"Most people know Spring Break as one week during the school year when students of all kinds across the country get time off from school to do whatever they please. I, for the first time in several years, was unable to spend my Spring Break selfishly indulging myself. It’d be very easy for me to see that lost privilege as a bad thing, however, the one hundred hours I spent playing with, mentoring, and teaching children was more than worth it. It’s rather difficult for me to sacrifice my free-time for labor, but when it was all said and done, I’m glad I did."
-Jaron Carlson, HOPE Spring Break Camp 2012
"We were able to give them the attention they needed and let them know they are cared about as individuals. Once again I was reminded how life changing service is, and how most people just need a little love in order to shine."
- Merry Pierce, HOPE Spring Break Camp 2012
"There are three people who touched my heart during my time in Cambodia...These people have given up “the sweet life” to serve the poor, not just for two weeks or even a year, but for the rest of their lives. They don’t advertise it, they just do it and they love what they do, because they love the people they serve. They show me that you don’t have to be Mother Theresa to give up your life for service, you can be anybody."
- Juna May, Sharing HOPE SE Asia 2011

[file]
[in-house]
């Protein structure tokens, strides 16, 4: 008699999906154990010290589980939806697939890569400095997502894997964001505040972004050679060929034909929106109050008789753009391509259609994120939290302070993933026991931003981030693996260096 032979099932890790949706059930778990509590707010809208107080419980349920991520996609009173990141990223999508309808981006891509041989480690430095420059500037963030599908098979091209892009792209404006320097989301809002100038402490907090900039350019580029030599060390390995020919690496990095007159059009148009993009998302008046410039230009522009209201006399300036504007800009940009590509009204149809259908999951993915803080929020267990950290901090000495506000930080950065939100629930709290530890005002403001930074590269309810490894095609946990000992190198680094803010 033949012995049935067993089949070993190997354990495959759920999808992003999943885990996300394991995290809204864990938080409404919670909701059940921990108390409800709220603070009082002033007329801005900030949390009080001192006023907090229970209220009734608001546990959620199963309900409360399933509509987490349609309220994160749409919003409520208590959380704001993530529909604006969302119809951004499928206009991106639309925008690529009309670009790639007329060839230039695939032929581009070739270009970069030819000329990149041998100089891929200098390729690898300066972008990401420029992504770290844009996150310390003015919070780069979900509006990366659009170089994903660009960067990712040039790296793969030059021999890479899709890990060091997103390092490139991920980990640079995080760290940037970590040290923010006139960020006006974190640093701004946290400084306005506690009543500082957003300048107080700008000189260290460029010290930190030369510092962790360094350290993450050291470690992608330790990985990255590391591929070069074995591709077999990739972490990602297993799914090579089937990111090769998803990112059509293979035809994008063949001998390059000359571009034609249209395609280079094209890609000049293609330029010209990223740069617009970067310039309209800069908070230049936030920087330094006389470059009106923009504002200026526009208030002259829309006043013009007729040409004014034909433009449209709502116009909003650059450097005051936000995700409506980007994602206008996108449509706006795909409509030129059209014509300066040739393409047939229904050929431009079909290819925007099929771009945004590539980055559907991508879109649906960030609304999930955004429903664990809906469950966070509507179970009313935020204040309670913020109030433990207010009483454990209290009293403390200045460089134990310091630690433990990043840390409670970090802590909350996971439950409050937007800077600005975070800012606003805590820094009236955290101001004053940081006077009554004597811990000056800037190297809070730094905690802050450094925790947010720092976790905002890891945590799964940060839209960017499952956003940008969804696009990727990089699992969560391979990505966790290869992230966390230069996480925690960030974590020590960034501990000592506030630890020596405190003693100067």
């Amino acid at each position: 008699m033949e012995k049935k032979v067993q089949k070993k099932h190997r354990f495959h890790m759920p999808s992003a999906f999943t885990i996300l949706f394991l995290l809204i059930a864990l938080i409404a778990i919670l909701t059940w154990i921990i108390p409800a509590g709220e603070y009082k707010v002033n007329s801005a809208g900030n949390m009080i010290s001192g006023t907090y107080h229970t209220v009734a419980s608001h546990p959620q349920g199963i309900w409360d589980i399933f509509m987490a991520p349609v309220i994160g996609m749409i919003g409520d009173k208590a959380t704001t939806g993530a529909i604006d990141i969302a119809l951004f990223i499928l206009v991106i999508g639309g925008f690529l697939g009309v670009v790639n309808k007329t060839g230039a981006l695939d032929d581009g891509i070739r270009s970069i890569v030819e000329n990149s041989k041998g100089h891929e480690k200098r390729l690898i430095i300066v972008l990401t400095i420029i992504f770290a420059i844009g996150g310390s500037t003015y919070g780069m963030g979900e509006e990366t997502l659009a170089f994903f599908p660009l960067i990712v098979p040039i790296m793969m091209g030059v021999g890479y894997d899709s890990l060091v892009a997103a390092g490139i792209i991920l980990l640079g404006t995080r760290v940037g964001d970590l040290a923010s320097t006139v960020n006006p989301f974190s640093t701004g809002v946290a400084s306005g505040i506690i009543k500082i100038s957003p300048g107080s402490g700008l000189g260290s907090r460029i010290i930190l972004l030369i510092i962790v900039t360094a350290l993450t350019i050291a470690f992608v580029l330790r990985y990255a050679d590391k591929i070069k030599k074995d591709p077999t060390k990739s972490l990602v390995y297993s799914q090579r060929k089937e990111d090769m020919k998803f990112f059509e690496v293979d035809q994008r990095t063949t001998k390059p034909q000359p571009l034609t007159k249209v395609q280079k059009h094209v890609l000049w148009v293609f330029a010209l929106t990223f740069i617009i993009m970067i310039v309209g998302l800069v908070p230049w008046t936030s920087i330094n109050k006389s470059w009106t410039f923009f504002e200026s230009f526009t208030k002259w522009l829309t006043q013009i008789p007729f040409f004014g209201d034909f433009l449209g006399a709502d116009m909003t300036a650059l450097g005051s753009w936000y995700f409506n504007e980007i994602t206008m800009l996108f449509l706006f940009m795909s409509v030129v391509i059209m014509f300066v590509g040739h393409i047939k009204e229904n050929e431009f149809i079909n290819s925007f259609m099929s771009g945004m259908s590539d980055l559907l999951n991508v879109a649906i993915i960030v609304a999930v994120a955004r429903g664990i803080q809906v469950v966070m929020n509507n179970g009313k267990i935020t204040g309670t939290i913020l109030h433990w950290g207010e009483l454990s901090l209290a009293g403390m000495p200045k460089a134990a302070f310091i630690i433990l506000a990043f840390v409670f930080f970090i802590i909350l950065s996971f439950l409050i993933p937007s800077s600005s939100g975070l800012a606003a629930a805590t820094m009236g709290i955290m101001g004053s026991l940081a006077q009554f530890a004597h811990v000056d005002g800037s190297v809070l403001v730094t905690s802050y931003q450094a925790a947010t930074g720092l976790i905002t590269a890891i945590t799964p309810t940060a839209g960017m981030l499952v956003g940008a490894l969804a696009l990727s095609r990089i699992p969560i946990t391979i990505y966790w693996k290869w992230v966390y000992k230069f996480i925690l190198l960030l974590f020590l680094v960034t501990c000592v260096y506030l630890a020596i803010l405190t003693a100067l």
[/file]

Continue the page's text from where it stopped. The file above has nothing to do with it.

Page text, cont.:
"I feel like I really appreciate what I have; the Cambodian’s were all so upbeat in conditions that we as Americans would find deplorable. Very humbling. Being able to buy the rice and school supplies and see exactly where it was going and who it would benefit took my fulfillment in this endeavor to a higher level."
- Jeanne Molitor, Sharing HOPE SE Asia 2011
"People living with less are not sad. Often these people are more content. Our event made the boys and girls club a cleaner, safer and more aesthetically pleasing place to be...I really enjoyed working with kids a lot. I came to serve and that’s what we did. I loved all the work that was done and the impact we made on the kids."
- Tyson Klein, HYC 2011
"You can make an impact even if its not shown in immediate results. The kids saw our AmeriCorps love for each other. Us loving them made them feel safe. I knew they would have fun with us, but I didn’t think they would ask me to move in, add me on Facebook and trust me this much. This experience like all HOPE experiences has made such an impact in my life."
- Kathryn Maleiko, HYC 2011
"Something I will take with me as a result of this experience is the desire to take initiative in finding ways to improve groups or communities. There are numerous needs waiting to be met close to my own home as well as around the world. Without initiative to seek means to better entire populations or even single neighborhoods, improvement will cease. With an open mind, perseverance, and courage I will strive to make a positive
influence on struggling areas."
-Kendal Baldwin, HYC 2011
"Being loving to everyone can change a community."
- Grant Asaad, HYC 2011
The struggles of youth in the North are not uncommon, but the biggest
issues facing them are drug and alcohol abuse, suicides, and furthering
their education. Our primary goal - Open their eyes to see they can be a
part of the solution and agents of change, if they withstand social
pressures. With what we learned, our goal is to continue bringing awareness, hope
and inspiration to the younger generations through camps like this.
- Staphany Nadon, Top of the World 2010
Alaska Chapter PO Box 221182 Anchorage, AK 99522 • tel: 907.375.8928 • fax: 907.375.8929
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